Gov’t to push part-time positions

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Gov’t to push part-time positions


Job seekers study a bulletin board at a job fair in Busan earlier this month. The government has been hoping to increase employment opportunities through an improved part-time job system. [NEWS1]

The public sector will make a major push to increase high-level part-time jobs next year, said the Ministry of Employment and Labor and the Ministry of Strategy and Finance yesterday, despite concerns about discrimination against irregular workers, which runs deep in the public world.

At a ministerial meeting on economic affairs, Deputy Prime Minister for the Economy Hyun Oh-seok and other ministers unveiled a detailed plan to expand part-time jobs in the government, a policy announced in June.

“The public sector, consisting of government officials, teachers and public institution employees, will lead the way in establishing the selective working-hour system and expanding the creation of such jobs in the private sector,” Hyun said. “The government will ensure the fair treatment of those part-time workers and evaluate public institutions more closely regarding their employment.”

The government will first revise labor laws to allow the hiring of part-time government officials and teachers at public schools.

From 2014 through 2017, it will hire 4,000 part-time government officials and 3,500 teachers.

Next year alone, it aims to fill 20 percent of all entry-level government positions with part-time workers.

Part-time government officials will be allowed to hold more than one job and will be able to receive the same pension benefits as regular workers, the related ministries said.

Public institutions will hire 9,000 part-time employees over that same period.

Each institute will revise its own rules for personnel and welfare so that part-time employees won’t find them discriminatory, the Finance Ministry said.

Institutions in the provinces will also hire part-time employees, the Ministry of Security and Public Administration said.

However, yesterday’s plan didn’t specify part-time workers’ job descriptions or treatments, including wages and welfare benefits, sparking some backlash from the trade union of government officials.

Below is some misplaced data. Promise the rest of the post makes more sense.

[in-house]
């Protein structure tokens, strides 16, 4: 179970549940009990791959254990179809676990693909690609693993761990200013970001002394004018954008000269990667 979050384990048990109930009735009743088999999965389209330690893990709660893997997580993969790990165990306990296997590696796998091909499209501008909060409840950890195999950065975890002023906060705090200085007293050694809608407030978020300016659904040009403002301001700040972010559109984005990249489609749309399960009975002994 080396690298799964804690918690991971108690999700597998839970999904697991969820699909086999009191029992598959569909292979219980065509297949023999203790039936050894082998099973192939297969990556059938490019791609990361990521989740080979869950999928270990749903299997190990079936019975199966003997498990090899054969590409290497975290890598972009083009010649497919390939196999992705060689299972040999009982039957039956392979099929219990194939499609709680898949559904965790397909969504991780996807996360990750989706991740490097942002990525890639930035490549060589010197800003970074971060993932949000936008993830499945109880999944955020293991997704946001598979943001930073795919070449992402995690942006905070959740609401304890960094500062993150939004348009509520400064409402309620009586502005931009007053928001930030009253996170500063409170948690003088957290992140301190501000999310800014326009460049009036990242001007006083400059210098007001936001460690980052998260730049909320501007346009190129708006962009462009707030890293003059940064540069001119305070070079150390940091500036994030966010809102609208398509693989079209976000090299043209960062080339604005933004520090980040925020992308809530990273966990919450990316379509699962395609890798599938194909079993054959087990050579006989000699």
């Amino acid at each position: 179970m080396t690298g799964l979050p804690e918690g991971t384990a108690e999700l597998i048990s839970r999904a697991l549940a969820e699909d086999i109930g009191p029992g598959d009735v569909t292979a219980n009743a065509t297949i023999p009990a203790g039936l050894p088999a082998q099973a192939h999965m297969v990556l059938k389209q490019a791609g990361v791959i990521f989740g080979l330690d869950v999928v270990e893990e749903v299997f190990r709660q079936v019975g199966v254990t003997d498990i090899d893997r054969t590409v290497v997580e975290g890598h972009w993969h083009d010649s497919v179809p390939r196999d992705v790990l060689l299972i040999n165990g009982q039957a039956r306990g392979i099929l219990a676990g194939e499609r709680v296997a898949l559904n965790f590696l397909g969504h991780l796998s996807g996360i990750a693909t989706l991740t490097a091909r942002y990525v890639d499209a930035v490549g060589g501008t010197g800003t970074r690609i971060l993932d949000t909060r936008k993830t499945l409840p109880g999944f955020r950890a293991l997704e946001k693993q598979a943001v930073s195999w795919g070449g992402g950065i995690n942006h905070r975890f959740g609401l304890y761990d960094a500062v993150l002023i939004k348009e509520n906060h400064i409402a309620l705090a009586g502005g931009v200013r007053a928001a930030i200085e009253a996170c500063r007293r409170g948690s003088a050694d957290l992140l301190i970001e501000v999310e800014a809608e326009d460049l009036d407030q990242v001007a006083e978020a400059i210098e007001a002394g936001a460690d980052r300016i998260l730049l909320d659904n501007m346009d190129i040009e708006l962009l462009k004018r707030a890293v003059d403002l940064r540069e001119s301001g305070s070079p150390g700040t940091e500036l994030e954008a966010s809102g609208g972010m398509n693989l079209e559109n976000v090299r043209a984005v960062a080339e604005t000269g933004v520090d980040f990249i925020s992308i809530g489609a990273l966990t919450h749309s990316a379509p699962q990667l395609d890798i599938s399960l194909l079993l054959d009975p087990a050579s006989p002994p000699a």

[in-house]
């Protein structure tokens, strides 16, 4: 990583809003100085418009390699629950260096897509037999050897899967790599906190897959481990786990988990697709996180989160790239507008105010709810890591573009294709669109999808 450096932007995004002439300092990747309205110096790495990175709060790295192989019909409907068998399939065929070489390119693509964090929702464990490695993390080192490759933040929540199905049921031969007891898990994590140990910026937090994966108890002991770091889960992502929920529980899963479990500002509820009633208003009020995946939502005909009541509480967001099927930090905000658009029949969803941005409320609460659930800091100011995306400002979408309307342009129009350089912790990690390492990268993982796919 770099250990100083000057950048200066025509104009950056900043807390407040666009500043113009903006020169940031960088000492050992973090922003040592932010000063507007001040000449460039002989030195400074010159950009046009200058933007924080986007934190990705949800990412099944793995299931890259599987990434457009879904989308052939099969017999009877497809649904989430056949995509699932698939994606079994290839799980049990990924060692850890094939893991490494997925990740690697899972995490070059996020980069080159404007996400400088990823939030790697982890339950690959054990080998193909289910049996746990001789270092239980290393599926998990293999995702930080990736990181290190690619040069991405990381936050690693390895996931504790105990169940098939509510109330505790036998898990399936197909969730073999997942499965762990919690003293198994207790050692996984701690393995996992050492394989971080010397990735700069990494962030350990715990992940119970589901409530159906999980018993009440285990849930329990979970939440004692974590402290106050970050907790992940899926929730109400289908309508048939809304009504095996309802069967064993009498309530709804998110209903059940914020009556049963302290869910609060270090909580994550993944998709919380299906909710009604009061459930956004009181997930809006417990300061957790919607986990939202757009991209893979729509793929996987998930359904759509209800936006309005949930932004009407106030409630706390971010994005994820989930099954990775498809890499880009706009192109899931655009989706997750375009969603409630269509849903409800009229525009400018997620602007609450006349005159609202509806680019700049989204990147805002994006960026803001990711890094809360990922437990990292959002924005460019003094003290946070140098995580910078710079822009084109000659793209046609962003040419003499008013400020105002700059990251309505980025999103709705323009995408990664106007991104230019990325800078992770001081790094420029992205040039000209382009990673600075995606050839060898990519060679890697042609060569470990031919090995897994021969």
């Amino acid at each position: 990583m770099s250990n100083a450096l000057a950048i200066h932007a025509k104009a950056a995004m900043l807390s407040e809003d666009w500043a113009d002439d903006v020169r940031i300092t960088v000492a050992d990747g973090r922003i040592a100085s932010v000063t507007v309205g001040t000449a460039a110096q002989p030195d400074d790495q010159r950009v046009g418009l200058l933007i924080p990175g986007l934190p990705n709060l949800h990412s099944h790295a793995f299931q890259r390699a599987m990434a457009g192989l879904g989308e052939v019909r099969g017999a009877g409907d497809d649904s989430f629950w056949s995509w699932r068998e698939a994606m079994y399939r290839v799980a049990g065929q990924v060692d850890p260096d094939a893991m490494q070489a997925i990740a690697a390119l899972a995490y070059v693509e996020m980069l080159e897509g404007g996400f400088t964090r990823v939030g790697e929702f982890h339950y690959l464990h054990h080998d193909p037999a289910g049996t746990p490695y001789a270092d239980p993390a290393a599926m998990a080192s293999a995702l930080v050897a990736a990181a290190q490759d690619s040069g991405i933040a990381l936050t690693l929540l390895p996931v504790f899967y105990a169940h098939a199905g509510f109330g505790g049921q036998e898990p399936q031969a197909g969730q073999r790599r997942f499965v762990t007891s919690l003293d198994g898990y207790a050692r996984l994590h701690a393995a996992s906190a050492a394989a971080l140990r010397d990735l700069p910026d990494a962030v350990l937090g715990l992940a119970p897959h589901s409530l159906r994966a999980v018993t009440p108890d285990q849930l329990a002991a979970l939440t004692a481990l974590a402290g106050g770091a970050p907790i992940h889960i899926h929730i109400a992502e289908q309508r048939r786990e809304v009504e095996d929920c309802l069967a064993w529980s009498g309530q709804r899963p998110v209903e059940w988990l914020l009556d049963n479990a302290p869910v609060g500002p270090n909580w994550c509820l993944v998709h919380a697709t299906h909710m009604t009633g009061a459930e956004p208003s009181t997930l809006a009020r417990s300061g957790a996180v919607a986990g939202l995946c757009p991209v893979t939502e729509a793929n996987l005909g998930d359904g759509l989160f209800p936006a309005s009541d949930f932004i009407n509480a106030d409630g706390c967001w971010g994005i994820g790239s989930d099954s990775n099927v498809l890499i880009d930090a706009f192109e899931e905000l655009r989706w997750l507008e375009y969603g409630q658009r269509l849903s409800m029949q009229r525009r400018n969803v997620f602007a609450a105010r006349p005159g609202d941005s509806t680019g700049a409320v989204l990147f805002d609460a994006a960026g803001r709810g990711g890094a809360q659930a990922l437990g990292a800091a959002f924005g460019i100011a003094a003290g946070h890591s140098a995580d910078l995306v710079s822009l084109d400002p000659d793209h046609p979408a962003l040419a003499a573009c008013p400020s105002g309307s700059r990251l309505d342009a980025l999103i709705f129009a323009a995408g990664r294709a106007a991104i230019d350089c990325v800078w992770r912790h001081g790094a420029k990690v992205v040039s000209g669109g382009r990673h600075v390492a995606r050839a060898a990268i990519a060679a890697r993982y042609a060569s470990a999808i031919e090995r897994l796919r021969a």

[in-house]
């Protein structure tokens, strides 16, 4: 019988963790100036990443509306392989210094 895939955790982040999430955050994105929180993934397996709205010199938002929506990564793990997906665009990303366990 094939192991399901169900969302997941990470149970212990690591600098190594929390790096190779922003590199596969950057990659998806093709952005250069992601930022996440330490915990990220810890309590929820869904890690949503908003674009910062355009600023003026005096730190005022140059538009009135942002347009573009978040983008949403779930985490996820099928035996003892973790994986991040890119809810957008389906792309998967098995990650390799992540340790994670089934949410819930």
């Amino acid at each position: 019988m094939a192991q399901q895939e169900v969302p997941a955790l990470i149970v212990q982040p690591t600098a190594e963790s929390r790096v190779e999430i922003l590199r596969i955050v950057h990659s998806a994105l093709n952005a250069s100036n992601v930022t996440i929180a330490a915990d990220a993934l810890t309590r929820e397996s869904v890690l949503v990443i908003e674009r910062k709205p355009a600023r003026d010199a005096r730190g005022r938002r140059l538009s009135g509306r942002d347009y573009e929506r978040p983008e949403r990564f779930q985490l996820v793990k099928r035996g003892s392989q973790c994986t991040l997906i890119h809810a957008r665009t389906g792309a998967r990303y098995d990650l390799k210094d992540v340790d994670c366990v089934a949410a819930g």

“We are strongly opposed to the selective working-hour system, since it is not fair to increase the number of irregular workers within the public sector,” said Yun Seong-mun, a member of the Korean Government Employees’ Union.


Yun said the government has been hiring irregular workers to make up for retired regular workers or those on leave instead of adding regular positions because of the costs.

“Discrimination against irregular workers runs deep in the public world. Even technicians hired as government officials are facing unfair treatment,” Yun said. “It will be more severe for those part-time workers.”

Meanwhile, the growth of newly employed people surpassed 400,000 for the third straight month in October year-on-year, a sign of the improving labor market, according to data released by Statistics Korea yesterday.

The government agency said in a report that the number of Koreans who found jobs last month climbed 476,000 from a year earlier, largely owing to increasing employment for those in their 50s and women.

The growth was especially notable in new women hires, which rose from 112,000 in May to 289,000 last month.

There were 187,000 newly employed women workers in October.

The total employment rate for those aged between 15 and 64 stood at 65.2 percent - that’s up 0.6 percent from the same month last year, but far behind the government’s goal of 70 percent.

However, those in their 20s still struggled to find jobs last month. The number of young people who found jobs rose 32,000, down from 38,000 in September.

After mentioning the slowly improving job market, Minister Hyun said the government will front-load an additional 1.5 trillion won ($1.40 billion) from the budget for the public sector in order to accelerate the economic recovery by the end of the year.

“We are at a watershed moment of making a turnaround into a full-fledged recovery or sliding back into recession after a brief improvement,” Hyun said.

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